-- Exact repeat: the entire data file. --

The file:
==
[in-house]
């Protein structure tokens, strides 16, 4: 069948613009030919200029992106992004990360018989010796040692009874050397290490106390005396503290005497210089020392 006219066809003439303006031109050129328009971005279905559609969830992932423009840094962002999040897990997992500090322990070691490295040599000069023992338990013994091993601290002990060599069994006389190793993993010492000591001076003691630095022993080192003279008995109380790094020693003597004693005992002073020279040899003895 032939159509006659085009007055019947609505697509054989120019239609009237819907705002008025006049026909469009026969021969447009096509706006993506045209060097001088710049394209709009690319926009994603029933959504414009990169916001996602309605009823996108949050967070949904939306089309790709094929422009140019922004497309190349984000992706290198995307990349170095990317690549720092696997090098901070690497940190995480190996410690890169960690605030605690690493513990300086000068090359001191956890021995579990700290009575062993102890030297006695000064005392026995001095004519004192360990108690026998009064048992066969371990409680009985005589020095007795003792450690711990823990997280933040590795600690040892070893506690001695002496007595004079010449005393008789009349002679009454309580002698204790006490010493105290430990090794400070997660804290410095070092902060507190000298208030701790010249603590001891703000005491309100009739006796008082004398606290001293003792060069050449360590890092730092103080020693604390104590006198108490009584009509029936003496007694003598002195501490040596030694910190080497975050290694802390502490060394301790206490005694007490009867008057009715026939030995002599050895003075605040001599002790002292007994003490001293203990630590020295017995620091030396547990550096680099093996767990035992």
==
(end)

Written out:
[in-house]
């Protein structure tokens, strides 16, 4: 069948613009030919200029992106992004990360018989010796040692009874050397290490106390005396503290005497210089020392 006219066809003439303006031109050129328009971005279905559609969830992932423009840094962002999040897990997992500090322990070691490295040599000069023992338990013994091993601290002990060599069994006389190793993993010492000591001076003691630095022993080192003279008995109380790094020693003597004693005992002073020279040899003895 032939159509006659085009007055019947609505697509054989120019239609009237819907705002008025006049026909469009026969021969447009096509706006993506045209060097001088710049394209709009690319926009994603029933959504414009990169916001996602309605009823996108949050967070949904939306089309790709094929422009140019922004497309190349984000992706290198995307990349170095990317690549720092696997090098901070690497940190995480190996410690890169960690605030605690690493513990300086000068090359001191956890021995579990700290009575062993102890030297006695000064005392026995001095004519004192360990108690026998009064048992066969371990409680009985005589020095007795003792450690711990823990997280933040590795600690040892070893506690001695002496007595004079010449005393008789009349002679009454309580002698204790006490010493105290430990090794400070997660804290410095070092902060507190000298208030701790010249603590001891703000005491309100009739006796008082004398606290001293003792060069050449360590890092730092103080020693604390104590006198108490009584009509029936003496007694003598002195501490040596030694910190080497975050290694802390502490060394301790206490005694007490009867008057009715026939030995002599050895003075605040001599002790002292007994003490001293203990630590020295017995620091030396547990550096680099093996767990035992």